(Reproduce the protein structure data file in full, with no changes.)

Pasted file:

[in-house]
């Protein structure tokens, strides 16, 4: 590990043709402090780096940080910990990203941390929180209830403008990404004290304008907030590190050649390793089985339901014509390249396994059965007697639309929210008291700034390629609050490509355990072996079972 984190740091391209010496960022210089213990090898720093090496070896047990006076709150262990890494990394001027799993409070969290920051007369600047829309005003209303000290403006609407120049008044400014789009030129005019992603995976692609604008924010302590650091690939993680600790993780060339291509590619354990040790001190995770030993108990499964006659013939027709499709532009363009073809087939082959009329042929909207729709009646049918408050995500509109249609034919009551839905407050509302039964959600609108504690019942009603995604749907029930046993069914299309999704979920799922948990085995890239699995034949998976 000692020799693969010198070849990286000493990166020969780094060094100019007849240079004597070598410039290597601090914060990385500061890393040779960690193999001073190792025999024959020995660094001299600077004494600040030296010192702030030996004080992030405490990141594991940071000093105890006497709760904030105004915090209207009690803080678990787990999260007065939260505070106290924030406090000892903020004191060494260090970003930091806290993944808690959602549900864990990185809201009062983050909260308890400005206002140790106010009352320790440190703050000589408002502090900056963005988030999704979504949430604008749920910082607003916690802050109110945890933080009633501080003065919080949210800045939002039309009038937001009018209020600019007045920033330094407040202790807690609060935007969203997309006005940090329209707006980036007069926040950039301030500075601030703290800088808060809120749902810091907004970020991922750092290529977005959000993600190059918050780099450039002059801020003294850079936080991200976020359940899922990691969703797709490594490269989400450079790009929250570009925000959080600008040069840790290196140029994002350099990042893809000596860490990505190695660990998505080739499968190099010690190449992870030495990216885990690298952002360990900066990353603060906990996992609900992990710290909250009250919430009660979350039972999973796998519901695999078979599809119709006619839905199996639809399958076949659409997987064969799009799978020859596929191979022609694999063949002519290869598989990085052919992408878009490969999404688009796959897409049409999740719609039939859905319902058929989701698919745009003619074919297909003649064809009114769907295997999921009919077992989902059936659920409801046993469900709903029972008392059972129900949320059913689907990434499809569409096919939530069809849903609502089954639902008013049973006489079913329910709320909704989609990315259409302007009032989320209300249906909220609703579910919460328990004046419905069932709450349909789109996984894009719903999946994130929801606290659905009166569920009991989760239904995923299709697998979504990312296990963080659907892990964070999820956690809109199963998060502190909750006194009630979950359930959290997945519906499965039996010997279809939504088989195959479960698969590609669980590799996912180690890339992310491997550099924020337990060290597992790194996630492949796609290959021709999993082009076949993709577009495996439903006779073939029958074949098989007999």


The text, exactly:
[in-house]
């Protein structure tokens, strides 16, 4: 590990043709402090780096940080910990990203941390929180209830403008990404004290304008907030590190050649390793089985339901014509390249396994059965007697639309929210008291700034390629609050490509355990072996079972 984190740091391209010496960022210089213990090898720093090496070896047990006076709150262990890494990394001027799993409070969290920051007369600047829309005003209303000290403006609407120049008044400014789009030129005019992603995976692609604008924010302590650091690939993680600790993780060339291509590619354990040790001190995770030993108990499964006659013939027709499709532009363009073809087939082959009329042929909207729709009646049918408050995500509109249609034919009551839905407050509302039964959600609108504690019942009603995604749907029930046993069914299309999704979920799922948990085995890239699995034949998976 000692020799693969010198070849990286000493990166020969780094060094100019007849240079004597070598410039290597601090914060990385500061890393040779960690193999001073190792025999024959020995660094001299600077004494600040030296010192702030030996004080992030405490990141594991940071000093105890006497709760904030105004915090209207009690803080678990787990999260007065939260505070106290924030406090000892903020004191060494260090970003930091806290993944808690959602549900864990990185809201009062983050909260308890400005206002140790106010009352320790440190703050000589408002502090900056963005988030999704979504949430604008749920910082607003916690802050109110945890933080009633501080003065919080949210800045939002039309009038937001009018209020600019007045920033330094407040202790807690609060935007969203997309006005940090329209707006980036007069926040950039301030500075601030703290800088808060809120749902810091907004970020991922750092290529977005959000993600190059918050780099450039002059801020003294850079936080991200976020359940899922990691969703797709490594490269989400450079790009929250570009925000959080600008040069840790290196140029994002350099990042893809000596860490990505190695660990998505080739499968190099010690190449992870030495990216885990690298952002360990900066990353603060906990996992609900992990710290909250009250919430009660979350039972999973796998519901695999078979599809119709006619839905199996639809399958076949659409997987064969799009799978020859596929191979022609694999063949002519290869598989990085052919992408878009490969999404688009796959897409049409999740719609039939859905319902058929989701698919745009003619074919297909003649064809009114769907295997999921009919077992989902059936659920409801046993469900709903029972008392059972129900949320059913689907990434499809569409096919939530069809849903609502089954639902008013049973006489079913329910709320909704989609990315259409302007009032989320209300249906909220609703579910919460328990004046419905069932709450349909789109996984894009719903999946994130929801606290659905009166569920009991989760239904995923299709697998979504990312296990963080659907892990964070999820956690809109199963998060502190909750006194009630979950359930959290997945519906499965039996010997279809939504088989195959479960698969590609669980590799996912180690890339992310491997550099924020337990060290597992790194996630492949796609290959021709999993082009076949993709577009495996439903006779073939029958074949098989007999």